Money Market Accounts (MMAs) vs. Savings Accounts
One of the attractions of money market accounts is that they offer higher interest rates than savings accounts. For example, the average interest rate for an MMA in May 2022 was 0.08% while the average savings account paid about 0.07%.
When overall interest rates are higher, as they were during the 1980s, 1990s, and much of the 2000s, the gap between the two types of accounts will be wider. Money market accounts can offer higher interest rates because they're permitted to invest in certificates of deposit (CDs), government securities, and commercial paper, which savings accounts cannot do.
The interest rates on money market accounts are variable, so they rise or fall with inflation. How that interest is compounded—yearly, monthly or daily, for example—can have a substantial impact on the depositor's return, especially if they maintain a high balance in their account.
Unlike savings accounts, many money market accounts offer some check-writing privileges and also provide a debit card with the account, much like a regular checking account.
The lines between high-yield savings accounts and money market accounts are increasingly blurred, and you may want to compare both money market accounts and savings account rates to ensure you're picking the best product for you.
Money Market Accounts (MMAs) vs. Checking Accounts
Money market and checking accounts share some basic characteristics—the same way they do with savings accounts. Account-holders can make unlimited deposits. Some of them even offer debit cards, which allow account owners to make point-of-sale (POS) transactions. They can also write checks against an MMA, too.
In April 2020, the Federal Reserve lifted restrictions set for accounts like MMAs under Regulation D. Prior to this, depositors were limited to a total of six transfers and electronic payments per month. The types of transfers affected were pre-authorized transfers (including overdraft protection), telephone transfers, electronic transfers, checks or debit card payments to third parties, ACH transactions, and wire transfers. Depositors who exceeded the limits were fined.
Although the rules were amended under federal regulations, some banks may still impose limitations and restrictions on how their MMAs may be used. As such, it's important to check with your financial institution about the rules.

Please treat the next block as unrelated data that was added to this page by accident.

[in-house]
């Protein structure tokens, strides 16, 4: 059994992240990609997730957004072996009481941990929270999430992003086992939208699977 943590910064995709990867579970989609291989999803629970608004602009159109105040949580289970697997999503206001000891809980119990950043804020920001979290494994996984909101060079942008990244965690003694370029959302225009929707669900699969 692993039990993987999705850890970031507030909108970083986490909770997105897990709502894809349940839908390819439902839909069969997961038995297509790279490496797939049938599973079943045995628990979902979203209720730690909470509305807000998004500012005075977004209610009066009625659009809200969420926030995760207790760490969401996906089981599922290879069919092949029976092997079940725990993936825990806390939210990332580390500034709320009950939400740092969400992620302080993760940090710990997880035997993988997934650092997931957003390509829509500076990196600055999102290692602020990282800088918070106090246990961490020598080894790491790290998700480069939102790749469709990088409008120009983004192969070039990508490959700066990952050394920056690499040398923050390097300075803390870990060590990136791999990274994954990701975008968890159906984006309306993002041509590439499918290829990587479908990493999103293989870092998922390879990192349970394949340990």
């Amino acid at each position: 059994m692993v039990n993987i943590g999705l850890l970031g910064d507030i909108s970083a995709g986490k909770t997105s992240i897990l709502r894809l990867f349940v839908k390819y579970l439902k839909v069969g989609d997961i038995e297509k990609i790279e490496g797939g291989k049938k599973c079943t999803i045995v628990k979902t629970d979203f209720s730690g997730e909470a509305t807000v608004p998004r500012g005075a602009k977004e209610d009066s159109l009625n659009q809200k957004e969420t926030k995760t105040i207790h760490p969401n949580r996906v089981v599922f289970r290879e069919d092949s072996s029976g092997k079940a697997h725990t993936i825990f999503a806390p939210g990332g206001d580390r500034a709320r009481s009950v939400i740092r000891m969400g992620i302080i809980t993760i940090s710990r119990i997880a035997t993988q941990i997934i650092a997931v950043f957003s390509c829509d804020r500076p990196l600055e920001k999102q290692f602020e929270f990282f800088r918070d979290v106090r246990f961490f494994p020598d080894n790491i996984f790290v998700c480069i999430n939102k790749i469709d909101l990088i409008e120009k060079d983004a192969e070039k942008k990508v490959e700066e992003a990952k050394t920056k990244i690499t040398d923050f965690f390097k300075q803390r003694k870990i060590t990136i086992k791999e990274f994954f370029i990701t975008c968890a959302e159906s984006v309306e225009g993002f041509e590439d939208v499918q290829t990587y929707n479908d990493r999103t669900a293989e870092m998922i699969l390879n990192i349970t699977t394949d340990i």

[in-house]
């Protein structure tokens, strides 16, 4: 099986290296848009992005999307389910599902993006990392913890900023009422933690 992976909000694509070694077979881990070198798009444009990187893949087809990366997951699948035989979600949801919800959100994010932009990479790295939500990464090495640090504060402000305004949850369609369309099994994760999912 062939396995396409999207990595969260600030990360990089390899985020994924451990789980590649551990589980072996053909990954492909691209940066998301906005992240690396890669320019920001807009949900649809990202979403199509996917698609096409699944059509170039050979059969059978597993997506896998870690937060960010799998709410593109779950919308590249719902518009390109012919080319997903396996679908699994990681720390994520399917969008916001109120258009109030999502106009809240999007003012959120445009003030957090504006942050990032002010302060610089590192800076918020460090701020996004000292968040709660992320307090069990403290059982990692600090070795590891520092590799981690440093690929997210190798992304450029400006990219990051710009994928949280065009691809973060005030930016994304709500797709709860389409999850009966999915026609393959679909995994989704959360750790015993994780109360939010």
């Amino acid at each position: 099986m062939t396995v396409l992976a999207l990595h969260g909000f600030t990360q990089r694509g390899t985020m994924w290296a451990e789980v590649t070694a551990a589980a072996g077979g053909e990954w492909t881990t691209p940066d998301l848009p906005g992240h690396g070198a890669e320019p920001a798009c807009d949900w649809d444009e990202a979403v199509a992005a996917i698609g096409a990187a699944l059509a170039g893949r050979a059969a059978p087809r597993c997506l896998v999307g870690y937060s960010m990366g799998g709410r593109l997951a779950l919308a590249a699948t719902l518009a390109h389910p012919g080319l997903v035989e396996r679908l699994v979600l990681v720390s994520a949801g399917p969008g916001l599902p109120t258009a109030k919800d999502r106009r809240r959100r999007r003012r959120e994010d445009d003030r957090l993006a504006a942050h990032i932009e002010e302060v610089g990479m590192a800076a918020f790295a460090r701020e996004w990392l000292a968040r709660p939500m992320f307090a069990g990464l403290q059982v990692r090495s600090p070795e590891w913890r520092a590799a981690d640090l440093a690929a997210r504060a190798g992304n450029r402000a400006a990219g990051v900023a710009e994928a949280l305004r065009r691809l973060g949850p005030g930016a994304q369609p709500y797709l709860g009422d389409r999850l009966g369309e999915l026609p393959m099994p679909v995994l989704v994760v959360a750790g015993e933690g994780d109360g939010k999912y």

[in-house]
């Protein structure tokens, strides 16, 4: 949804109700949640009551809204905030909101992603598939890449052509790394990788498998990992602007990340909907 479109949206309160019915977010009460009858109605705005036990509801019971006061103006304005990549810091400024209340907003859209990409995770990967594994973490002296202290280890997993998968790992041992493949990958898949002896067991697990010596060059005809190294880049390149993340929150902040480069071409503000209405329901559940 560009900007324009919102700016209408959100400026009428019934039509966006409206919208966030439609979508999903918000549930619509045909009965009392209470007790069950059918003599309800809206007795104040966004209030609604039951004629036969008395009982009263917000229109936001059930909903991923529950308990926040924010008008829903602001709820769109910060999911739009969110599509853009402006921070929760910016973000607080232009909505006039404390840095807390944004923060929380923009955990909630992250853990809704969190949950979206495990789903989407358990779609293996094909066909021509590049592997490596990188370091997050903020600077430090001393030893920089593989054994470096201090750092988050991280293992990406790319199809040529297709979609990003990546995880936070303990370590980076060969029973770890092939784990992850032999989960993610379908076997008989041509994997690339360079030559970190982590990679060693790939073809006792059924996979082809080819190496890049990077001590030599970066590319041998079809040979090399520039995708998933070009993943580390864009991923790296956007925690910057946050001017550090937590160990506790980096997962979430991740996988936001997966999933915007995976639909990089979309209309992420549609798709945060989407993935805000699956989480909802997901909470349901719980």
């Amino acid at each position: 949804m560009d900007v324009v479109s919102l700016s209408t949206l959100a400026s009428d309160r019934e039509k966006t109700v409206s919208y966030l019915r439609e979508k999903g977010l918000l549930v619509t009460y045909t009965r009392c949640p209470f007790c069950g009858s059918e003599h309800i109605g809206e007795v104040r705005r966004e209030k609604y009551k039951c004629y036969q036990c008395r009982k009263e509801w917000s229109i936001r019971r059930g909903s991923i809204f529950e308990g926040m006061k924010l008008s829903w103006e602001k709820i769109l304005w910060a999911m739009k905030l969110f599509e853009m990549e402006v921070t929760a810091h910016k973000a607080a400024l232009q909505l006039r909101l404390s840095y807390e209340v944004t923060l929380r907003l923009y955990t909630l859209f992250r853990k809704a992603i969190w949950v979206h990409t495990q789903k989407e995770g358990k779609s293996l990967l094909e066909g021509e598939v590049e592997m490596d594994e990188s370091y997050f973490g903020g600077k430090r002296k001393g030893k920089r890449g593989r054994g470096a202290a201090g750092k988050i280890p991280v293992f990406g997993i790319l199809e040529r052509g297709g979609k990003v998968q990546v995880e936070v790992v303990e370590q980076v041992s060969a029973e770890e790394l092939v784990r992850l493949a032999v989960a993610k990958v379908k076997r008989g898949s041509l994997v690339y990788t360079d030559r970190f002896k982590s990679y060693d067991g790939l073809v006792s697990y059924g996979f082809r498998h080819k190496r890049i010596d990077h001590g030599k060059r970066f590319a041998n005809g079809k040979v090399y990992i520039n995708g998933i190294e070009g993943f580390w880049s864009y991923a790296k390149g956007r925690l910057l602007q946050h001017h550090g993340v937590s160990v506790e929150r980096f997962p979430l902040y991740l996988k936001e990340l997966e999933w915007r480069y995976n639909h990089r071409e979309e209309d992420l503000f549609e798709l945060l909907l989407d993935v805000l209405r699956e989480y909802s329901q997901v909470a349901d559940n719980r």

Money Market Accounts (MMAs) vs. Mutual Funds
Unlike the various bank and credit union accounts described above, money market mutual funds, offered by brokerage firms and mutual fund companies, are not FDIC- or NCUA-insured. (Banks may also offer mutual funds, but they aren't insured, either.) However, because they invest in safe short-term vehicles such as CDs, government securities, and commercial paper, they are considered to be very low risk.
Both money market accounts and money market mutual funds offer quick access to the depositor's cash. The companies that offer them, however, can place limits on how often depositors can make withdrawals or redeem shares. Others may require that any checks they write be for over a certain amount. The returns on money market mutual funds tend to be higher than those on money market accounts.
The table below compares some of the common features found in money market accounts and other types of deposit accounts. Because interest rates and other provisions can vary from one financial institution to another, it's worth shopping around.
|Money Market Accounts vs. 4 Alternatives|
|Money Market Account||Savings||Checking||CD||Money Market Mutual Fund|
|Interest type||Variable||Variable||Variable (or none)||Fixed||Variable|
Don't confuse a money market account with a money market mutual fund. They're two different beasts. While a money market account is a type of deposit account, a money market mutual fund is a mutual fund that invests in highly liquid short-term assets.
Alternatives to Money Market Accounts (MMAs)
Banks and credit unions offer many types of accounts, some with features that can make them competitive with—or superior to—money market accounts.
Passbook Savings Accounts
Unlike money market accounts, regular savings accounts typically have no initial deposit or minimum balance requirements. They also pay interest, although usually not as much as a money market account. Like money market accounts, passbook savings accounts are FDIC- or NCUA-insured. Check with your bank to see if there are any restrictions on withdrawals.
High-Yield Savings Accounts
Many banks and credit unions also offer high-yield savings accounts and, depending on the institution, the interest rate may be better than on their money market accounts. High-yield savings accounts are also FDIC- or NCUA-insured. A potential downside compared with money market accounts is that they may have more rules, such as requiring direct deposits.